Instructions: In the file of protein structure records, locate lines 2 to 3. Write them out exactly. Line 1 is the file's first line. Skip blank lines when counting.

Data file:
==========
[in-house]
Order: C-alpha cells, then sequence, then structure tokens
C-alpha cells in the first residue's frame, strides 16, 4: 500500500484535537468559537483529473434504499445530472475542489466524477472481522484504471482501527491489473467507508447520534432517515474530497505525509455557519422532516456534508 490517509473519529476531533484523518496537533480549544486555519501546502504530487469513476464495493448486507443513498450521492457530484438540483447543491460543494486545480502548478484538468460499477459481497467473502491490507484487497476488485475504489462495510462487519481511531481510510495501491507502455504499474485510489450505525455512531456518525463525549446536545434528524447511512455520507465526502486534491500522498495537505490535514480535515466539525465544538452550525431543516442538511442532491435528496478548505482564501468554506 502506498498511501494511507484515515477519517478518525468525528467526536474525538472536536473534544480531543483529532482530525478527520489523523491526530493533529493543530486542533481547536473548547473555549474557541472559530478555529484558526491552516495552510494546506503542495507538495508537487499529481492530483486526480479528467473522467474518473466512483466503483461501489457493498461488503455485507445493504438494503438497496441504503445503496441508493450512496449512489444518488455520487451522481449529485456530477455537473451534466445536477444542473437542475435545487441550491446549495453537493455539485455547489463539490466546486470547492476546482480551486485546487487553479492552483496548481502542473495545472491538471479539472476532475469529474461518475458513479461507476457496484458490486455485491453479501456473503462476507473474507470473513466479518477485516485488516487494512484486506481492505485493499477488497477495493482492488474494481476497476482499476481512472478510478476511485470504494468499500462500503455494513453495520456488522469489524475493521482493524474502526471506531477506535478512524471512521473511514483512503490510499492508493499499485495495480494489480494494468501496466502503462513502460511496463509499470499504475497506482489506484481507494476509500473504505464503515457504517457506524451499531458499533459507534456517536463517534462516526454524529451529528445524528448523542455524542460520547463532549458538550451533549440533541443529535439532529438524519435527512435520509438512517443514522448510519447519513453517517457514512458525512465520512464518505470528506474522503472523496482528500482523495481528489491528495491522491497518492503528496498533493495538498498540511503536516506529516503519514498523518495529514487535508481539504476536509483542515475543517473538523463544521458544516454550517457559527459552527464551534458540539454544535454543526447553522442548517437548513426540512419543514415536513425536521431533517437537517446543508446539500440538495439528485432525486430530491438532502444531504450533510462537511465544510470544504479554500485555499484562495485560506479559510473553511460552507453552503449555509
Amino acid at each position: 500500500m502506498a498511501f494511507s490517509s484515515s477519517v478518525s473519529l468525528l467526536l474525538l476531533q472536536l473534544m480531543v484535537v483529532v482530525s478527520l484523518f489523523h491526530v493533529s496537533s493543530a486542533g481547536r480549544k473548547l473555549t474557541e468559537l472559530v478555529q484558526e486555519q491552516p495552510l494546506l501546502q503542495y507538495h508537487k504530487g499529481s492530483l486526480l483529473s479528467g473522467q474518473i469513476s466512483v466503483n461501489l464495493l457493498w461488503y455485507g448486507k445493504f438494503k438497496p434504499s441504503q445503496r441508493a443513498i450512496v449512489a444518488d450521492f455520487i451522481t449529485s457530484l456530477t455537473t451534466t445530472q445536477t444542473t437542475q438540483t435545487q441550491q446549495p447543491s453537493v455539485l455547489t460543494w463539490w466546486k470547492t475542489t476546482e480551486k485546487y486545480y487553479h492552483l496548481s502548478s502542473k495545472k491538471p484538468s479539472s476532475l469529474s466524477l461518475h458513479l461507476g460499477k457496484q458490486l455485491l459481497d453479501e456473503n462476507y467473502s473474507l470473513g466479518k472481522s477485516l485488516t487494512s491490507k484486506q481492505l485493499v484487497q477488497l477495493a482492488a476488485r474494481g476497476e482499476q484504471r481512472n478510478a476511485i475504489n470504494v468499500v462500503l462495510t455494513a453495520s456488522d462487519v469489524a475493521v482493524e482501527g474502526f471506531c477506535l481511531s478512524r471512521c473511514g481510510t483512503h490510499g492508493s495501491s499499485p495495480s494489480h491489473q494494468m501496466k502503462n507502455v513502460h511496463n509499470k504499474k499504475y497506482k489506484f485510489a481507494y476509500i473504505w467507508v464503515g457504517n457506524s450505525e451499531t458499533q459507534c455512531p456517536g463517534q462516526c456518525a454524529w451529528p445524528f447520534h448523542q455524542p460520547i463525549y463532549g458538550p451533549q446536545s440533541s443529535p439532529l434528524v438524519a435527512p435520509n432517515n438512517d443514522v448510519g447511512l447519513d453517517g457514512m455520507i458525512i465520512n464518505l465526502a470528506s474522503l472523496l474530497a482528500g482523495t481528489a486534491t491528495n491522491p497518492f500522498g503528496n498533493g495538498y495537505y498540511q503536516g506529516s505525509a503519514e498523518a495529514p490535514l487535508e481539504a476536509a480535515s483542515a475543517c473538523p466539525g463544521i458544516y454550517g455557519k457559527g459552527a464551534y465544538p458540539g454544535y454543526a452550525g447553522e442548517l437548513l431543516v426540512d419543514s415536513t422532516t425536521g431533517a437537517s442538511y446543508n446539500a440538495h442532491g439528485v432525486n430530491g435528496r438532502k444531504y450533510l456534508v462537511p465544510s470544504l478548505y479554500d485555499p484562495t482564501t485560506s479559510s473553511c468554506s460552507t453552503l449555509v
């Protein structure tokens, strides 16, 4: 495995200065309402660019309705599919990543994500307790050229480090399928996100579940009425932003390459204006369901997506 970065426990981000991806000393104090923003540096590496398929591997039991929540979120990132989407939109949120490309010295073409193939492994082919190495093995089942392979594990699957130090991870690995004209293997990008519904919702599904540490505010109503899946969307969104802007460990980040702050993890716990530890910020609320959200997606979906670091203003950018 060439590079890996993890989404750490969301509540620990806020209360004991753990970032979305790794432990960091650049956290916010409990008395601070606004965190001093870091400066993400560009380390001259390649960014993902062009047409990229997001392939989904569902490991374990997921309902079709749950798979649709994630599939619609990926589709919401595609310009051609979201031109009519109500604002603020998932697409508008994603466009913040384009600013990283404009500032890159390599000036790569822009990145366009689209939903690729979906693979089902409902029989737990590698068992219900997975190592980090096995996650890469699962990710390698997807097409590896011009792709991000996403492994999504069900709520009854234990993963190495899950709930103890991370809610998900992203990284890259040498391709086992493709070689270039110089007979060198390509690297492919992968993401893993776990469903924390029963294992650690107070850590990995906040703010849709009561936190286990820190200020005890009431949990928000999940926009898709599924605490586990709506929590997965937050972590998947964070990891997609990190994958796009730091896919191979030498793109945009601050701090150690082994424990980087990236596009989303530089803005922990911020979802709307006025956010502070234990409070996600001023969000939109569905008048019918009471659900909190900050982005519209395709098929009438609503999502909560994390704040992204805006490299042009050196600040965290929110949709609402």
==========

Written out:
Order: C-alpha cells, then sequence, then structure tokens
C-alpha cells in the first residue's frame, strides 16, 4: 500500500484535537468559537483529473434504499445530472475542489466524477472481522484504471482501527491489473467507508447520534432517515474530497505525509455557519422532516456534508 490517509473519529476531533484523518496537533480549544486555519501546502504530487469513476464495493448486507443513498450521492457530484438540483447543491460543494486545480502548478484538468460499477459481497467473502491490507484487497476488485475504489462495510462487519481511531481510510495501491507502455504499474485510489450505525455512531456518525463525549446536545434528524447511512455520507465526502486534491500522498495537505490535514480535515466539525465544538452550525431543516442538511442532491435528496478548505482564501468554506 502506498498511501494511507484515515477519517478518525468525528467526536474525538472536536473534544480531543483529532482530525478527520489523523491526530493533529493543530486542533481547536473548547473555549474557541472559530478555529484558526491552516495552510494546506503542495507538495508537487499529481492530483486526480479528467473522467474518473466512483466503483461501489457493498461488503455485507445493504438494503438497496441504503445503496441508493450512496449512489444518488455520487451522481449529485456530477455537473451534466445536477444542473437542475435545487441550491446549495453537493455539485455547489463539490466546486470547492476546482480551486485546487487553479492552483496548481502542473495545472491538471479539472476532475469529474461518475458513479461507476457496484458490486455485491453479501456473503462476507473474507470473513466479518477485516485488516487494512484486506481492505485493499477488497477495493482492488474494481476497476482499476481512472478510478476511485470504494468499500462500503455494513453495520456488522469489524475493521482493524474502526471506531477506535478512524471512521473511514483512503490510499492508493499499485495495480494489480494494468501496466502503462513502460511496463509499470499504475497506482489506484481507494476509500473504505464503515457504517457506524451499531458499533459507534456517536463517534462516526454524529451529528445524528448523542455524542460520547463532549458538550451533549440533541443529535439532529438524519435527512435520509438512517443514522448510519447519513453517517457514512458525512465520512464518505470528506474522503472523496482528500482523495481528489491528495491522491497518492503528496498533493495538498498540511503536516506529516503519514498523518495529514487535508481539504476536509483542515475543517473538523463544521458544516454550517457559527459552527464551534458540539454544535454543526447553522442548517437548513426540512419543514415536513425536521431533517437537517446543508446539500440538495439528485432525486430530491438532502444531504450533510462537511465544510470544504479554500485555499484562495485560506479559510473553511460552507453552503449555509